Developing new methods to produce bioderived molecules from carbohydrates and biomass

Friday June 24, 2022
11:30 am - 12:00 pm
Chernoff Hall, Room 117
Event category

Developing new methods to produce bioderived molecules from carbohydrates and biomass

Bailey Smith
June 24th, 2022

Bioplatform molecules have been identified as versatile molecules that can be produced from biomass, such as wood and algae, and be further converted into various useful, high-value products. The use of bioplatform molecules is anticipated to provide a renewable alternative for many petroleum-based products, including fuels, specialty chemicals and monomers. One of the most widely studied bioplatform molecules is 5-hydroxymethylfurfural (HMF) due to the versatility of its hydroxyl, aldehyde and furan ring functionalities that can be utilized for further conversion. There are, however, challenges that have emerged with the use of HMF. For example, HMF is easily converted into humins, an unwanted polymeric side-product, during its production and storage. Additionally, HMF can be difficult to isolate due to its high polarity. With these challenges in mind, this work has studied alternative routes to produce similar bioplatform molecules to HMF and bioproducts produced from HMF.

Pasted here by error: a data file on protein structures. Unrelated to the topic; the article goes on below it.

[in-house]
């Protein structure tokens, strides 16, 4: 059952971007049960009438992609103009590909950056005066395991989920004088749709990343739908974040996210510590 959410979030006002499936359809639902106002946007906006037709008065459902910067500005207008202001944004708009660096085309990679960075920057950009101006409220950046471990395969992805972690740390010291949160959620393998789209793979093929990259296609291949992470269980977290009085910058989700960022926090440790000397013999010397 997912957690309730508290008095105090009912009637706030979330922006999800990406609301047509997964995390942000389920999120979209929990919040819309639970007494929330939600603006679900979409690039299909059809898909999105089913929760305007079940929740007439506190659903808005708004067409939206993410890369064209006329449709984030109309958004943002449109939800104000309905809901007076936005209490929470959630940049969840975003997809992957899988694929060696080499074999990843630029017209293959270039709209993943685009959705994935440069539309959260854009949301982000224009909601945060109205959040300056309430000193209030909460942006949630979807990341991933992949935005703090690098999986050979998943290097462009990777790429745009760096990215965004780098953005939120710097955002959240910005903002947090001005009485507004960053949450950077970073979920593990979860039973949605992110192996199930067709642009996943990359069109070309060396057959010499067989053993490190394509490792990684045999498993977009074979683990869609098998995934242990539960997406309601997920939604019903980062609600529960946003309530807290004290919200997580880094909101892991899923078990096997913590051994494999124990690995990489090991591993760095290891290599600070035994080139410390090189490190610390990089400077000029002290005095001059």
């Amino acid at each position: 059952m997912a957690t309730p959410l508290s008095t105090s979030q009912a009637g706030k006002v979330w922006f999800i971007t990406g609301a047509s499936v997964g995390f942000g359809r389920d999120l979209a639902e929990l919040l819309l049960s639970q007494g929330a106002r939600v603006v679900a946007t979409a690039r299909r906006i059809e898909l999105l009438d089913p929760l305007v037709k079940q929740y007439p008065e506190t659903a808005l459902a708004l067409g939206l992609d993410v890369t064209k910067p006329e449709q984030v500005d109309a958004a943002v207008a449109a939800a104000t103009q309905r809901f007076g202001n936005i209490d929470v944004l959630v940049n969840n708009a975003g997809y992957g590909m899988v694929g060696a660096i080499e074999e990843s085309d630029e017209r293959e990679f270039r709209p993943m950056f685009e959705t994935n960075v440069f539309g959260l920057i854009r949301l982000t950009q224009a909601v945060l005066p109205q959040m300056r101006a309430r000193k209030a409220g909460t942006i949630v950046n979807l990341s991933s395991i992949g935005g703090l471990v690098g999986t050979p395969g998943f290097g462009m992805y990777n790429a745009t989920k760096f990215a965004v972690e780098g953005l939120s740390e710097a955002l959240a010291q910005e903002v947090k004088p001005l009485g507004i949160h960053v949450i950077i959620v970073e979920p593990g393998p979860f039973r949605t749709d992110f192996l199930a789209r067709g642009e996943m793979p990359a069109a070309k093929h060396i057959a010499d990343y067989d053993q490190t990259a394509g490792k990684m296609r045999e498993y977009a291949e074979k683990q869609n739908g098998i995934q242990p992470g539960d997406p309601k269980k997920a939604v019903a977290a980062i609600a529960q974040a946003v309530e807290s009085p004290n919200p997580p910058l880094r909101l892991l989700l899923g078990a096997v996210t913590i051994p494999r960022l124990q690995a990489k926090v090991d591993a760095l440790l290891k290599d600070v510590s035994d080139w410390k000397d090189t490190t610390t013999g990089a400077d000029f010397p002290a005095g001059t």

5-chloromethylfurfural (CMF), a structurally and functionally similar molecule to HMF, has been proposed by Mascal[1] as an alternative to HMF. A new method for the production of CMF using a semi-batch flow system was developed, where toluene and cyclopentyl methyl ether were explored as alternatives to the chlorinated solvents currently used in obtaining high yields of CMF. Compared to a batch system, the semi-batch flow system allowed for improved yields of CMF while using these alternative solvents. To investigate the benefits or drawbacks of CMF compared to HMF, CMF was studied as a substrate in a variety of reactions to produce biofuel precursors and monomers. Lastly, alternative one-pot reaction methods for synthesizing select bioproducts have been studied to produce and use HMF in-situ without requiring its isolation. These methods are advantageous and could provide a less environmentally and economically costly route to produce desired chemicals directly from biomass.

[1] M. Mascal, E. B. Nikitin, ChemSusChem 2009, 2, 859–861.